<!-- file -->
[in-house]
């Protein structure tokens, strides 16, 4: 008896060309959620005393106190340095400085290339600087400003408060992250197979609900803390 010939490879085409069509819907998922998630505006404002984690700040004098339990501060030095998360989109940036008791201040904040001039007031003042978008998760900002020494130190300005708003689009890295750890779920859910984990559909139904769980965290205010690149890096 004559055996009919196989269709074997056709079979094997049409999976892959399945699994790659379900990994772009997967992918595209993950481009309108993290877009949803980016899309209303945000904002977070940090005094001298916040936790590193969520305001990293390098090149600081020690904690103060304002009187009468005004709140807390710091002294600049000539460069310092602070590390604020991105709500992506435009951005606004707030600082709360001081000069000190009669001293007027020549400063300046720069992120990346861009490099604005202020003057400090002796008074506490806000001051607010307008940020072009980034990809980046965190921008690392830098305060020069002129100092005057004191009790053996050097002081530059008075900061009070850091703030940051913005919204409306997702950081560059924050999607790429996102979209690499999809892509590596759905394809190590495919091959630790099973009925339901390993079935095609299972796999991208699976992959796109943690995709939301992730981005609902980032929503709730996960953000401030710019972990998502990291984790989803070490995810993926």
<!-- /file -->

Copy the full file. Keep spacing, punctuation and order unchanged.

[in-house]
């Protein structure tokens, strides 16, 4: 008896060309959620005393106190340095400085290339600087400003408060992250197979609900803390 010939490879085409069509819907998922998630505006404002984690700040004098339990501060030095998360989109940036008791201040904040001039007031003042978008998760900002020494130190300005708003689009890295750890779920859910984990559909139904769980965290205010690149890096 004559055996009919196989269709074997056709079979094997049409999976892959399945699994790659379900990994772009997967992918595209993950481009309108993290877009949803980016899309209303945000904002977070940090005094001298916040936790590193969520305001990293390098090149600081020690904690103060304002009187009468005004709140807390710091002294600049000539460069310092602070590390604020991105709500992506435009951005606004707030600082709360001081000069000190009669001293007027020549400063300046720069992120990346861009490099604005202020003057400090002796008074506490806000001051607010307008940020072009980034990809980046965190921008690392830098305060020069002129100092005057004191009790053996050097002081530059008075900061009070850091703030940051913005919204409306997702950081560059924050999607790429996102979209690499999809892509590596759905394809190590495919091959630790099973009925339901390993079935095609299972796999991208699976992959796109943690995709939301992730981005609902980032929503709730996960953000401030710019972990998502990291984790989803070490995810993926």